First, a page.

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I used "cin" to read words from input stream, which like

int main( ){
     string word;
     while (cin >> word){
         //do sth on the input word
     }

    // perform some other operations
}

the code structure is sth like the above one. It is compilable. During the execution, I keep inputting something like aa bb cc dd

My question is how to end this input? In other words, suppose the textfile is just "aa bb cc dd". But I do not know how to let the program know that the file ends. Thanks for helping.

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up vote 13 down vote accepted

Your code is correct. If you were interactively inputting, you would need to send a EOF character, such as CTRL-D.

This EOF character isn't needed when you are reading in a file. This is because once you hit the end of your input stream, there is nothing left to "cin"(because the stream is now closed), thus the while loop exits.

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10  
It is worth noting that the manner one signals an EOF from the keyboard varies by operating system. MS Windows requires one to type CTRL-Z while Unix and related operating systems require CTRL-D. – Robᵩ Mar 19 '11 at 16:43
int main() {
     string word;
     while (cin >> word) {
         // do something on the input word.
         if (foo)
           break;
     }
    // perform some other operations.
}
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cin >> some_variable_or_manipulator will always evaluate to a reference to cin. If you want to check and see if there is more input still to read, you need to do something like this:

int main( ){
     string word;
     while (cin.good()){
         cin >> word;
         //do sth on the input word
     }

    // perform some other operations
}

This checks the stream's goodbit, which is set to true when none of eofbit, failbit, or badbit are set. If there is an error reading, or the stream received an EOF character (from reaching the end of a file or from the user at the keyboard pressing CTRL+D), cin.good() will return false, and break you out of the loop.

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Hit Ctrl-Z (Ctrl-D on *nix systems) and hit enter. That sends an EOF and invalidates the stream.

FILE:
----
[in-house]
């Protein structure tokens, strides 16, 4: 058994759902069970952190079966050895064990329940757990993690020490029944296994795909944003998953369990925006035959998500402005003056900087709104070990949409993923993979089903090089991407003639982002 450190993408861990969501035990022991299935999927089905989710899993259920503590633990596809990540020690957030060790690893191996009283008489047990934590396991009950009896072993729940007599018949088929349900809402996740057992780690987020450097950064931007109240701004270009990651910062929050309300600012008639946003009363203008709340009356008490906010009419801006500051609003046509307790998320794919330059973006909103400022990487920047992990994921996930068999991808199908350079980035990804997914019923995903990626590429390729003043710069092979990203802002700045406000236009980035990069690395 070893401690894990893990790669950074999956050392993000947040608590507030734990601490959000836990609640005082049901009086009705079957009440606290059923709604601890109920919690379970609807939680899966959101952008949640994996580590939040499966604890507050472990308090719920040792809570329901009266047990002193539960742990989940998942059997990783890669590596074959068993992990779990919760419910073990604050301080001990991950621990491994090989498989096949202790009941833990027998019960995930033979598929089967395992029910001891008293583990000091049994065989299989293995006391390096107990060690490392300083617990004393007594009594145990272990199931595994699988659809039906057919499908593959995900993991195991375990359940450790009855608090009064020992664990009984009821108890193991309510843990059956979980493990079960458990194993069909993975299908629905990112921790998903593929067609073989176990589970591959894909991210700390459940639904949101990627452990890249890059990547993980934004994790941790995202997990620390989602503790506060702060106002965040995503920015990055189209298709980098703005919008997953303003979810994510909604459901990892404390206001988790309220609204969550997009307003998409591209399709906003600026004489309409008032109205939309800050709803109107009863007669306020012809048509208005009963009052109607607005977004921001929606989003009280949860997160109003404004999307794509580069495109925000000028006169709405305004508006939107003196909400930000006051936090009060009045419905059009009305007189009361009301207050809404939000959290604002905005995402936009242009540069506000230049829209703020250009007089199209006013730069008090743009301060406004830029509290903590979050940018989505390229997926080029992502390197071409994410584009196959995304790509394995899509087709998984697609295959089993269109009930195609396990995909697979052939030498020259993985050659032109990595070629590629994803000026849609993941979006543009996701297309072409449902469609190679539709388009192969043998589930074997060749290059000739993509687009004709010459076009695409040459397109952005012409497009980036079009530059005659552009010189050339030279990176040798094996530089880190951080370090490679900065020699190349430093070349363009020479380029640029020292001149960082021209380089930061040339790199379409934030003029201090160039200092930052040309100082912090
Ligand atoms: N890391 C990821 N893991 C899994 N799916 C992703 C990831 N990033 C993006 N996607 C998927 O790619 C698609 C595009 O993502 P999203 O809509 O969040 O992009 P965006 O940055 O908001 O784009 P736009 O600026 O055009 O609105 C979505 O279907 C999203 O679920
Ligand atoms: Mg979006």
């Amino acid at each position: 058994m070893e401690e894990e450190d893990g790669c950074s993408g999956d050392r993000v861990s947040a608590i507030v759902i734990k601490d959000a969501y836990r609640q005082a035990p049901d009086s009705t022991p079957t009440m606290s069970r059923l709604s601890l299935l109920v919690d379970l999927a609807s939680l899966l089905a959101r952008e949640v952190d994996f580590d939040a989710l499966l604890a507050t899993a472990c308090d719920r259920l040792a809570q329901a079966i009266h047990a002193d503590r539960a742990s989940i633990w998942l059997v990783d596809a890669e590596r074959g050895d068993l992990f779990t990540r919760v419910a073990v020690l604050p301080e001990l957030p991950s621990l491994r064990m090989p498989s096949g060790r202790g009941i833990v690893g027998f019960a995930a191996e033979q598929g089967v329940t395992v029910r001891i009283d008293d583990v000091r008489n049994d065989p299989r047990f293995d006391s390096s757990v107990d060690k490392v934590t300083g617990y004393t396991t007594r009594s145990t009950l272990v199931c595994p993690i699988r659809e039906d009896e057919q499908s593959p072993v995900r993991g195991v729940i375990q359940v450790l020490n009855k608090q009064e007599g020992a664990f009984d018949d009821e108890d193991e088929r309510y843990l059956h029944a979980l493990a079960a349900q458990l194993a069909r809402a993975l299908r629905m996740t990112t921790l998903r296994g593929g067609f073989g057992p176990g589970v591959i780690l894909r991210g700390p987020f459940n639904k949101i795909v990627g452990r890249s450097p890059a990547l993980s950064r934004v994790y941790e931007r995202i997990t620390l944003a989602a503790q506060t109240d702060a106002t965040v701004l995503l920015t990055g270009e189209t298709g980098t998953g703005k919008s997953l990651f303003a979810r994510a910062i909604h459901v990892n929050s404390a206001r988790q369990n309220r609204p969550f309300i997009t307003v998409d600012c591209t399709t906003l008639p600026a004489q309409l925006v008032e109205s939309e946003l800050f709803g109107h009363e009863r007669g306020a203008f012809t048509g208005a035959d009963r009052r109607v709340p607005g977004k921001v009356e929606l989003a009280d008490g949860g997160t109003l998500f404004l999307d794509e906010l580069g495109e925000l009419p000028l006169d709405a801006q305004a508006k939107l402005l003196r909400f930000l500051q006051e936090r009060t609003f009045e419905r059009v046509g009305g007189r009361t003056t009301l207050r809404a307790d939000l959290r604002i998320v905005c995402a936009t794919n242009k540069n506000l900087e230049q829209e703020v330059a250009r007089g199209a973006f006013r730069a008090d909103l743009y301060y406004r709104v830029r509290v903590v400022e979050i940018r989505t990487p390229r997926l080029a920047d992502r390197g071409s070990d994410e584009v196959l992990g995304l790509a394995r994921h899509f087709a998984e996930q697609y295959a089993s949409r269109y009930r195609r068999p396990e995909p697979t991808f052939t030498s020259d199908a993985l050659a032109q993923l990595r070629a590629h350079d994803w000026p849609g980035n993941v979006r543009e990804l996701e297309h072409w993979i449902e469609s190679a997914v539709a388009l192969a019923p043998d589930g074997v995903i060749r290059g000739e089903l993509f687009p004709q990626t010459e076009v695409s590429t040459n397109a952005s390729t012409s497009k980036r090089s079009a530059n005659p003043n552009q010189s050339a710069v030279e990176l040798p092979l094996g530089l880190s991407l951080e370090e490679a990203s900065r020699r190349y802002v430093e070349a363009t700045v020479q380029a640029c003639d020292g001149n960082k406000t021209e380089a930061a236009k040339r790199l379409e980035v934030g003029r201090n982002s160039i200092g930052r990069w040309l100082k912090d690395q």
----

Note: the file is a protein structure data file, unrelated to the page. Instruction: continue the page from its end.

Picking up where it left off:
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That also stops the process. no? – Nawaz Mar 19 '11 at 4:44
    
That ends the while loop. I'm not sure what you mean by process. I'm confused, are you taking in input from a file or from standard in? Or are you redirecting the input with < ? – jonsca Mar 19 '11 at 4:47
1  
@Nawaz: No it doesn't stop the process. You may be confusing it with Ctrl-C. – dappawit Mar 19 '11 at 4:47
    
+1 dappawit, I didn't even think of that. – jonsca Mar 19 '11 at 4:51

As others already answer this question, I would like add this important point:

Since Ctrl-Z on Windows (and Ctrl-D on unix systems) causes EOF to reach, and you exit from the while loop, but outside the while loop you cannot read further input, since the EOF is already reached.

So to enable reading using cin again, you need to clear eof flag, and all other failure flags, as shown below:

cin.clear();

After doing this, you can start reading input using cin once again!

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I guess you want to jump out at the end of file. You can get the value of basic_ios::eof , it returns true at the end of stream.

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Take the input from a file. Then you will find that the while loop terminates when your program stops taking input. Actually cin stops taking input when it finds an EOF marker. Each input file ends with this EOF marker. When this EOF marker is encountered by operator>> it modifies the value of internal flag eofbit into false and consequently the while loop stops.

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It helps me to terminate loop by hitting ENTER.

int main() {
    string word;
    while(getline(cin,word) && s.compare("\0") != 0) {
        //do sth on the input word
    }

    // perform some other operations
}
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